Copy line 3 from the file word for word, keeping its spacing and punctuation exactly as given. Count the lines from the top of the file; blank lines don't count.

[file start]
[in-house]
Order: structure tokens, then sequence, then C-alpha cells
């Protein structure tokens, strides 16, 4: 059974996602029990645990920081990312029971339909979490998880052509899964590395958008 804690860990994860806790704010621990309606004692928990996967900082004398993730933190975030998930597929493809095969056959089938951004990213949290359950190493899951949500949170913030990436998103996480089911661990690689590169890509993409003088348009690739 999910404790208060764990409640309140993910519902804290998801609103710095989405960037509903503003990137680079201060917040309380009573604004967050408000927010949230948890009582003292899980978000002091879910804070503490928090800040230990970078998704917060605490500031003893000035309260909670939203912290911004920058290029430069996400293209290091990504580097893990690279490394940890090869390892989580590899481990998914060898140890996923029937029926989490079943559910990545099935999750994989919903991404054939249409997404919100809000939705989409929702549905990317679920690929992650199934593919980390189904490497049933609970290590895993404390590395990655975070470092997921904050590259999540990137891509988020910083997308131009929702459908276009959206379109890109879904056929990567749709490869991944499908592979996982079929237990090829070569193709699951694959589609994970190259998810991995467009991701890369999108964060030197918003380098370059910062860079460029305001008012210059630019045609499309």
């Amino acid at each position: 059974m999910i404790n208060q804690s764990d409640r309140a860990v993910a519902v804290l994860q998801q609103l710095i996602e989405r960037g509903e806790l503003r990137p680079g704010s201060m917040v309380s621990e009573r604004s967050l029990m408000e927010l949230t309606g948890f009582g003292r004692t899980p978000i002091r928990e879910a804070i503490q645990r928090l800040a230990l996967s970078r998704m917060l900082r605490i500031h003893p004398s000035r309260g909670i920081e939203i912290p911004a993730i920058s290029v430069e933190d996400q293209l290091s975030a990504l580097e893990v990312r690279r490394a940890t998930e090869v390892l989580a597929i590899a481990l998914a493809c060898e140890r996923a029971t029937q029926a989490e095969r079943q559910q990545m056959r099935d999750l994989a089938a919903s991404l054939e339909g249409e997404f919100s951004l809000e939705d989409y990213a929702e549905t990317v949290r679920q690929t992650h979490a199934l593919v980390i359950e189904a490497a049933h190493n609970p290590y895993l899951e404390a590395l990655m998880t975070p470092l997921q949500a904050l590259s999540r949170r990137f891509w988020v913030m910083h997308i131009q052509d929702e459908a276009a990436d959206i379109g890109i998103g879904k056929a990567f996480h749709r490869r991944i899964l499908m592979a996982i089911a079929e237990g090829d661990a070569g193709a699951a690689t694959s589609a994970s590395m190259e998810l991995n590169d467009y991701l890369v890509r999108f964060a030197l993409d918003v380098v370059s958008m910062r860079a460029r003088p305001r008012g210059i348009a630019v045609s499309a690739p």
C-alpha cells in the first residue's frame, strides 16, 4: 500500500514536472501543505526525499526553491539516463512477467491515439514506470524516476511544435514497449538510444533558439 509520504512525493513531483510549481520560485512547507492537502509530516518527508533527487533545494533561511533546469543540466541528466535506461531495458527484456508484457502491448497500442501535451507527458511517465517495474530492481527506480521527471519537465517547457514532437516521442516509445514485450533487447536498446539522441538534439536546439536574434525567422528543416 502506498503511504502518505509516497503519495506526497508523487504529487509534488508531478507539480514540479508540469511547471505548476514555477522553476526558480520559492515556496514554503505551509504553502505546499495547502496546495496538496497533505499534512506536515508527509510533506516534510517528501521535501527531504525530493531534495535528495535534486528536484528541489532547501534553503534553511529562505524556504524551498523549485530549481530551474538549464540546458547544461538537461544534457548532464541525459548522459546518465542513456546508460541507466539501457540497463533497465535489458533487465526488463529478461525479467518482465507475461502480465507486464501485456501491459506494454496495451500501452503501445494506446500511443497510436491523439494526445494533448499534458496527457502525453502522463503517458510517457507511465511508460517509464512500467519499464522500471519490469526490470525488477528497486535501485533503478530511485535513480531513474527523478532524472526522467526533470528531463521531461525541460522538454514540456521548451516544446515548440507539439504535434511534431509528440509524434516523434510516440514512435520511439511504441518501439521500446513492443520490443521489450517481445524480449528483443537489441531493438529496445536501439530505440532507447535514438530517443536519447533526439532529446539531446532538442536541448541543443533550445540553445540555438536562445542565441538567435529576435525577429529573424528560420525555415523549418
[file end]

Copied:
């Protein structure tokens, strides 16, 4: 059974996602029990645990920081990312029971339909979490998880052509899964590395958008 804690860990994860806790704010621990309606004692928990996967900082004398993730933190975030998930597929493809095969056959089938951004990213949290359950190493899951949500949170913030990436998103996480089911661990690689590169890509993409003088348009690739 999910404790208060764990409640309140993910519902804290998801609103710095989405960037509903503003990137680079201060917040309380009573604004967050408000927010949230948890009582003292899980978000002091879910804070503490928090800040230990970078998704917060605490500031003893000035309260909670939203912290911004920058290029430069996400293209290091990504580097893990690279490394940890090869390892989580590899481990998914060898140890996923029937029926989490079943559910990545099935999750994989919903991404054939249409997404919100809000939705989409929702549905990317679920690929992650199934593919980390189904490497049933609970290590895993404390590395990655975070470092997921904050590259999540990137891509988020910083997308131009929702459908276009959206379109890109879904056929990567749709490869991944499908592979996982079929237990090829070569193709699951694959589609994970190259998810991995467009991701890369999108964060030197918003380098370059910062860079460029305001008012210059630019045609499309």